Nagging your children really does not work
Last week, I got home from work to find that the light switch in my bedroom was broken.
I shouted as I sought to know and punish the culprit. As I nagged, it struck me that I had made the exact same speech a few days earlier, but in that case, it was the remote control which was broken.
I felt like Sisyphus and his rock; nag endlessly today, but by tomorrow the children will have forgotten and committed a similar mistake.
Like many parents, I spend a lot of time and energy teaching about the importance of being responsible, trying to maintain my most reasonable; I-am-the-responsible-and-sane-adult-here-so-listen-to-me tone.
Often, however my good intentions do not last as I beat them to death with my complaining and nagging brought on by frustration because sometimes it seems that I am talking to a brick wall.
The children still forget to make their beds or take out the trash; they continue to break things and keep bickering, until I resort to yells and threats.
As a child, I hated it when my mother nagged me to do anything. I did not dislike correction but I am yet to meet a person who likes to have their faults outlined for them, consistently.
If anything, nagging simply ensures that the people being nagged close themselves off and this almost certainly achieves nothing.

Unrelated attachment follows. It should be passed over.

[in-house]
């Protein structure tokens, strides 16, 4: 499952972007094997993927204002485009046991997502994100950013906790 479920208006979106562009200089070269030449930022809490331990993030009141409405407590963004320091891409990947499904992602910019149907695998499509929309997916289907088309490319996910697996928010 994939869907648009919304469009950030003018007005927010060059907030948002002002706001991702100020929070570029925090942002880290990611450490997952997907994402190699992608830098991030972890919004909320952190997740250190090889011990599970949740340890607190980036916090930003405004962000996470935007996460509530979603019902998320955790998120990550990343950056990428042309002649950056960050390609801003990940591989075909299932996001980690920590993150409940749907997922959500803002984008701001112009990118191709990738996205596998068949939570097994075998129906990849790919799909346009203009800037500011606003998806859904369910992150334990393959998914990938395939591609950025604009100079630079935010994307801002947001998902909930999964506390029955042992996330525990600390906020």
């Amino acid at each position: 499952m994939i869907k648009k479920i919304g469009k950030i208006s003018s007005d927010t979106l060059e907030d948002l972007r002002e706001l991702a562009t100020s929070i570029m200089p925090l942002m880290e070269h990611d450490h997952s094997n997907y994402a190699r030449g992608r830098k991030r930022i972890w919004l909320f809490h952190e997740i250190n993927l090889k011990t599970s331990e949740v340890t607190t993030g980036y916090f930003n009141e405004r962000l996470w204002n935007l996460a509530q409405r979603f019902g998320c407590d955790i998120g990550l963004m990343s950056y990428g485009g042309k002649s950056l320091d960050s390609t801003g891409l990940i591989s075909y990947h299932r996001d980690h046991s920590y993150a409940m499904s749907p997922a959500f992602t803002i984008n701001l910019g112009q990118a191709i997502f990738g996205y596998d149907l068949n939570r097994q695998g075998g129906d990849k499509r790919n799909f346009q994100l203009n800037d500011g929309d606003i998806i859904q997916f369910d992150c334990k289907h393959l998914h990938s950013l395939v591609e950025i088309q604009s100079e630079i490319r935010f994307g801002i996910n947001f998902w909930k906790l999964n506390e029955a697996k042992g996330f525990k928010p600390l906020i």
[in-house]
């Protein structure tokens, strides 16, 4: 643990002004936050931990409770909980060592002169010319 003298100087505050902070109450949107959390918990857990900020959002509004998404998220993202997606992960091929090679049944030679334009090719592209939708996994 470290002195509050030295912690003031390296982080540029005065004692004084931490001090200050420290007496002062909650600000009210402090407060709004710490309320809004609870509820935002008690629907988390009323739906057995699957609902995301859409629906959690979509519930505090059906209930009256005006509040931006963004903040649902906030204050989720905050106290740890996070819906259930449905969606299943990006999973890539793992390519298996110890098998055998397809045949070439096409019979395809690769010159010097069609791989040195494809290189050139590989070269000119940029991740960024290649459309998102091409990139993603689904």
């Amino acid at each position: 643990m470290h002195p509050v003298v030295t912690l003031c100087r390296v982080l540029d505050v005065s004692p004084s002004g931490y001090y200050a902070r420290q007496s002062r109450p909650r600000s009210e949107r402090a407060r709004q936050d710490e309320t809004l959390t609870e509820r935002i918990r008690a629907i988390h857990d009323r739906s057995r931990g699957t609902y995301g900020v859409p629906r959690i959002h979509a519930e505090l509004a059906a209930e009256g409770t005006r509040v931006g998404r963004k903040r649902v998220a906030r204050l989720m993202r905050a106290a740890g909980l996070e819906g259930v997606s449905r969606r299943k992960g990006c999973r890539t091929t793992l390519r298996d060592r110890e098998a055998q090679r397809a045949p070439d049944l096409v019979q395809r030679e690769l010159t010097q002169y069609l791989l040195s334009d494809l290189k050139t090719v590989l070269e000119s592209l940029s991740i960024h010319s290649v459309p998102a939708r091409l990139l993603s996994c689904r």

My oldest son had a habit of frantically looking for his school items in the mornings.
I had punished and preached against this — while paradoxically contributing to it by helping him look for them — until I got tired.
One time, I refused to help him, and the result was that he was left by the school bus and was subsequently punished for being late for school.
It was gratifying when that evening, he painstakingly polished his school shoes, ironed and arranged his uniform and even prepared his snacks.
All this was achieved without any drama, with the added bonus of inculcating similar behaviour in his younger sister.
My youngest son seems incapable of sitting still while eating. I often find myself yelling at him to sit down because he makes such a mess with his constant movement.
My house help, who possesses a level of patience unknown to mere mortals, recently gave him a broom and dust pan after we were done eating, and explained that he had to clean up the mess he had made.
He did so immediately, without complaining.
Of late, he tries to sit still until we have finished eating, and when he does spill anything, he cleans it up.
From this I understood that children who realise that they have made a mistake and subsequently take ownership of it are less likely to repeat it.
If I want my children to do something, it achieves nothing to keep harping at them.
Rather, I should apply a lather, rinse, repeat system, until they finally get it.